Vrbo Ads Emphasize Private Rentals That Don’t Require Sharing With Hosts, Others

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Skift Take

Expedia aims to expand its Vrbo business in 2023. The move to bring creative production in-house and shift the narrative could help, but deeper strategic shifts would be required to compete with Airbnb.

Vrbo released the first of three new ads this week focusing on customer service guarantees instead of the homes themselves.

The new campaign highlights how Vrbo looks after customers, where others fall short, through upfront pricing, 24/7 customer support, and booking protection. The ad tweaks its messaging from  “Whole Vacation Homes” to “Private Vacation Rentals.”

All ads were directed by documentary filmmakers ThirtyTwo and featured real families on vacation in properties booked on Vrbo.

The new ad, “Good Surprises,” released on April 26, shows a family of three enjoying a bucolic getaway. The video, edited in muted colors, communicates peace and calm. While the visuals are standard for a travel ad, the narration differs. Instead of solely singing the property’s praises, it emphasizes the ability to see the total cost of the reservation, including a breakdown of fees, before confirming a transaction. It’s a somewhat mundane message compared to more exciting options that describe the joy of travel, but provides a sense of security and trust that is missing in travel experiences today.

“When the Davises booked their family vacation home, they didn’t know about this view, the 200-year-old tree in their backyard, or their neighbors down the hill,” the script reads. “But one thing they did know was exactly how much they’d pay because Vrbo is different. You see the total price upfront. Of course, it’s good to leave room for surprises.”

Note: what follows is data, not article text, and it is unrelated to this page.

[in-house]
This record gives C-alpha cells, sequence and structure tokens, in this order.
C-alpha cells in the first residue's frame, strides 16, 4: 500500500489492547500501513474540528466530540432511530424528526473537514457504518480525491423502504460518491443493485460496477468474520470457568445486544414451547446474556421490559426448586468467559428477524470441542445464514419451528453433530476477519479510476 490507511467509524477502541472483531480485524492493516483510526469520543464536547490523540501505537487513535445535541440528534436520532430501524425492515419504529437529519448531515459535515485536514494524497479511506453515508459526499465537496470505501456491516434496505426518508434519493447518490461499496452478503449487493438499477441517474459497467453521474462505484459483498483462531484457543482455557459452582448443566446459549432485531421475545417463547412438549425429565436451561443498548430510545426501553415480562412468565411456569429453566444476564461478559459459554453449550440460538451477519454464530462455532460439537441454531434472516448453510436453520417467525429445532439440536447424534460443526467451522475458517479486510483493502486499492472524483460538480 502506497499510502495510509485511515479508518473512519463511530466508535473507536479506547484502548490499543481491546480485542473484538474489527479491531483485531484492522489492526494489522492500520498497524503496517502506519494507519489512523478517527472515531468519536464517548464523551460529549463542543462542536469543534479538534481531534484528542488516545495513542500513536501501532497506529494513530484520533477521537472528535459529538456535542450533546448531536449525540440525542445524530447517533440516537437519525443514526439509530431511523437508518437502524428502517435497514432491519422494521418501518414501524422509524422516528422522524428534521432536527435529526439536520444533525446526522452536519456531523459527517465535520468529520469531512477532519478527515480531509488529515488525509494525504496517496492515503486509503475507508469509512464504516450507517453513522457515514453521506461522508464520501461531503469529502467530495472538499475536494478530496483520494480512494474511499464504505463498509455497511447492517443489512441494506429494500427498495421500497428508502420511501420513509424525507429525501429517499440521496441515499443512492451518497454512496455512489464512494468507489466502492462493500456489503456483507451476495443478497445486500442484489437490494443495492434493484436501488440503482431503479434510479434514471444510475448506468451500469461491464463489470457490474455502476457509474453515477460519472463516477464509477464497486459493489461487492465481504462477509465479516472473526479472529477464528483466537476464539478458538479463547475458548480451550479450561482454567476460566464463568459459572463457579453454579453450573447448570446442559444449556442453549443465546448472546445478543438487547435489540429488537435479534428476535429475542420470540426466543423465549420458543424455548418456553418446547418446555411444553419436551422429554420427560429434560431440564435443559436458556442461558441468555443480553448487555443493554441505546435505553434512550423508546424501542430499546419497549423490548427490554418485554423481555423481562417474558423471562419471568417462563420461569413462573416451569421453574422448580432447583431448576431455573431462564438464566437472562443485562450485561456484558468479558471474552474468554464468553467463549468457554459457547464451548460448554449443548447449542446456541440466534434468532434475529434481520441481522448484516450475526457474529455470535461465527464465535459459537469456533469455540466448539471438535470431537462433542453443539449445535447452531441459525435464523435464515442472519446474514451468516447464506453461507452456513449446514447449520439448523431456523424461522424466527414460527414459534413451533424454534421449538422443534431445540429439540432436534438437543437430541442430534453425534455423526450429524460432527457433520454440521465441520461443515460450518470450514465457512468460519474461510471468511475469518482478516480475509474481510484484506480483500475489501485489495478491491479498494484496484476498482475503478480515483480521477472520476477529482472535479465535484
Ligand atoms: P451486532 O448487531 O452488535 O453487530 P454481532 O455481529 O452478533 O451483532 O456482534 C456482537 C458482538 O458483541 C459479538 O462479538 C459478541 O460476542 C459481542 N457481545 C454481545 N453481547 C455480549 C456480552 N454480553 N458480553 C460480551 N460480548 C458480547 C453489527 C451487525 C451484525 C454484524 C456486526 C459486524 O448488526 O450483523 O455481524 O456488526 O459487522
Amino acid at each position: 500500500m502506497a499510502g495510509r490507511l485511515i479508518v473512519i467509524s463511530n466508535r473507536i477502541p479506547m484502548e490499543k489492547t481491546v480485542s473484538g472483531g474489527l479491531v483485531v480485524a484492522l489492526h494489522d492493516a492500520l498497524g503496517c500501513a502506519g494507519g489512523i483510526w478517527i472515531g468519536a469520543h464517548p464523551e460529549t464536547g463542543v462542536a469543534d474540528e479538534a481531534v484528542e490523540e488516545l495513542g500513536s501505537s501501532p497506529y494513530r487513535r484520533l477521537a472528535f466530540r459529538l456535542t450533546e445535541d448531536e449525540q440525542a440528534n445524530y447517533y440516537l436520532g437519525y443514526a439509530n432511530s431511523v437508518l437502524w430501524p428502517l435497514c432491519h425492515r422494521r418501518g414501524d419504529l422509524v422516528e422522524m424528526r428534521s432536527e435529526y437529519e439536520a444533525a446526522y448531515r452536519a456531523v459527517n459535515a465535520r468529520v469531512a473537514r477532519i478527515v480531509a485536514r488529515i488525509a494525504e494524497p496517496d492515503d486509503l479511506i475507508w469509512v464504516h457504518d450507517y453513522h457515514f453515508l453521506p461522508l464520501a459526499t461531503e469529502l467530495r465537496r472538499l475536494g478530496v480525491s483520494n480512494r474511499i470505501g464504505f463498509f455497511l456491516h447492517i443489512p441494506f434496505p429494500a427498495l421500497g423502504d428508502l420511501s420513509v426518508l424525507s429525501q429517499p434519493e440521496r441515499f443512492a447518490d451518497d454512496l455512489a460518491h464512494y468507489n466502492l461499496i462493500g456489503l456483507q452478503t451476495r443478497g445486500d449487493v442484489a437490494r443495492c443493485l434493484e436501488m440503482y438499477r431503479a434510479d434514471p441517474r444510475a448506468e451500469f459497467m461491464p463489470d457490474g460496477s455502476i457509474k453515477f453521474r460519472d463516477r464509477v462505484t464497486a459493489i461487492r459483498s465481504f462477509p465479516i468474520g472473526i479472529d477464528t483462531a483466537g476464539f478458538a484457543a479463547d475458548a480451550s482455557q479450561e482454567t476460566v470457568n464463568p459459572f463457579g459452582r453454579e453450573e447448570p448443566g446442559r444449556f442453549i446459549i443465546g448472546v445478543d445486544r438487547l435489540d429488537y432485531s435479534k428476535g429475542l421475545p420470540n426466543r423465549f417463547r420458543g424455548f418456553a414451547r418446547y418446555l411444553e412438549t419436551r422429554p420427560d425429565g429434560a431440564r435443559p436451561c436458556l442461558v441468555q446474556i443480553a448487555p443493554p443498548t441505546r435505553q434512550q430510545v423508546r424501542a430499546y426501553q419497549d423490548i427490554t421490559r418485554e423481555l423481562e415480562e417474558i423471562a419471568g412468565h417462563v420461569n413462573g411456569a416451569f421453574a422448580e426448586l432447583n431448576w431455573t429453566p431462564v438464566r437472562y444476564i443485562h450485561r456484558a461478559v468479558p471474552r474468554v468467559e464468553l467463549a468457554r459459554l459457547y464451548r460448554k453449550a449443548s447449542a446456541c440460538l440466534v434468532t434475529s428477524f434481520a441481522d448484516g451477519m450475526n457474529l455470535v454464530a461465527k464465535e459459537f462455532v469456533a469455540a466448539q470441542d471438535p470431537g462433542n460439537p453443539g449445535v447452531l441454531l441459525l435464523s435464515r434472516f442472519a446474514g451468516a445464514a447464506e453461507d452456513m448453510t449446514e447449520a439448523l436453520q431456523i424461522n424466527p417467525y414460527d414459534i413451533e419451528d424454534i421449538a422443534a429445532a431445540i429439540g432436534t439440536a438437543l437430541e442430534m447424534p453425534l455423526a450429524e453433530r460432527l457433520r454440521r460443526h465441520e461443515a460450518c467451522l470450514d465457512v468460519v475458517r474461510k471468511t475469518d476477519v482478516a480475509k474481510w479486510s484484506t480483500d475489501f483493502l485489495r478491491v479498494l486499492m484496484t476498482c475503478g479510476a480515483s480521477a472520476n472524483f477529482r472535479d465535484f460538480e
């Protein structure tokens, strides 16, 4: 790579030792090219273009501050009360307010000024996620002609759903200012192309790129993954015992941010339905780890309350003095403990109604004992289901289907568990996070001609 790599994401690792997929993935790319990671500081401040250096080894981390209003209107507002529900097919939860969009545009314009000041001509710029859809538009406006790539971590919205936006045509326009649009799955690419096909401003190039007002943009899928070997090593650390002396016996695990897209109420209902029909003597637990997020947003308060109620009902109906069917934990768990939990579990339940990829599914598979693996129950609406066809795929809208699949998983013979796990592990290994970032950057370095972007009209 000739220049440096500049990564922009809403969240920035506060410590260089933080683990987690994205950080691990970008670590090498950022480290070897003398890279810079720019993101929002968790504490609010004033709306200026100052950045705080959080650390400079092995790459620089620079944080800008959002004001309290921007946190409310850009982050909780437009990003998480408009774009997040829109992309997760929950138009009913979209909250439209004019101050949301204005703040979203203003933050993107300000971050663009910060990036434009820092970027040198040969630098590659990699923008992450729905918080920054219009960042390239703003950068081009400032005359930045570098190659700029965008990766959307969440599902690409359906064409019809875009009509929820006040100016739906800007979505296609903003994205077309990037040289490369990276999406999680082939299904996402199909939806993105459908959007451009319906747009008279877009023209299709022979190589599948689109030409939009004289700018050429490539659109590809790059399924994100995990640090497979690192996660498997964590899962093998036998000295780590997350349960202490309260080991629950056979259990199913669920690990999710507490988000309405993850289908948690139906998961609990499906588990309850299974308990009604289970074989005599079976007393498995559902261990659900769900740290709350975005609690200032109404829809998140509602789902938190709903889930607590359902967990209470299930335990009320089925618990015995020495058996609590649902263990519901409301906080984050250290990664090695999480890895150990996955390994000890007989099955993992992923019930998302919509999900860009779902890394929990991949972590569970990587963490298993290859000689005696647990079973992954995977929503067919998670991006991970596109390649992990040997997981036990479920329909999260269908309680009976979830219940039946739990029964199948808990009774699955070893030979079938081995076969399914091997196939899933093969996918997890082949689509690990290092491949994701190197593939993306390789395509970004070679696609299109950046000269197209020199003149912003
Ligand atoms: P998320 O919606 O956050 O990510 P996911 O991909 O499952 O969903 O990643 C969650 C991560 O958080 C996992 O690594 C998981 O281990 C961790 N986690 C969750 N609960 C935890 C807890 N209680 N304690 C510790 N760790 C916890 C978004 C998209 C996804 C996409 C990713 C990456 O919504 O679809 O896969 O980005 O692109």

Vrbo, an Expedia Group brand, shows the total price upfront, including the nightly rates and cleaning fees, but excludes the taxes. Airbnb does something similar.

A second ad produced in-house, titled “I Got You,” will be released on May 15, highlighting the company’s 24/7 customer support with a nod to a growing drive tourism trend.  A third and final ad, “Ce N’est Pas,” will be released in Q4, highlighting the company’s booking protection.

Vrbo’s previous TV spots, like the one released during the Super Bowl, focused on Vrbo’s homes, emphasizing its priority on private, whole homes. 

“We’ve always prioritized our guests, but now we’re putting them front and center in our advertising,” said Hector Muelas, senior vice president, Global Creative at Expedia Group. “As a pioneer in the industry, we’ve been taking care of families for a long time, and we think this long-standing commitment lends itself to this type of creative storytelling.” 

The campaign responds to growing consumer pushback against some of Airbnb’s more frustrating processes such as extensive to-do lists at checkout, and the heightened competition between the two popular platforms.

However, Vrbo isn’t the first lodging company to create a campaign that goes beyond the aesthetics of its homes. Plum Guide introduced a mortality themed campaign earlier this year by having grim reapers march around London with the message, “The end is nigh.”

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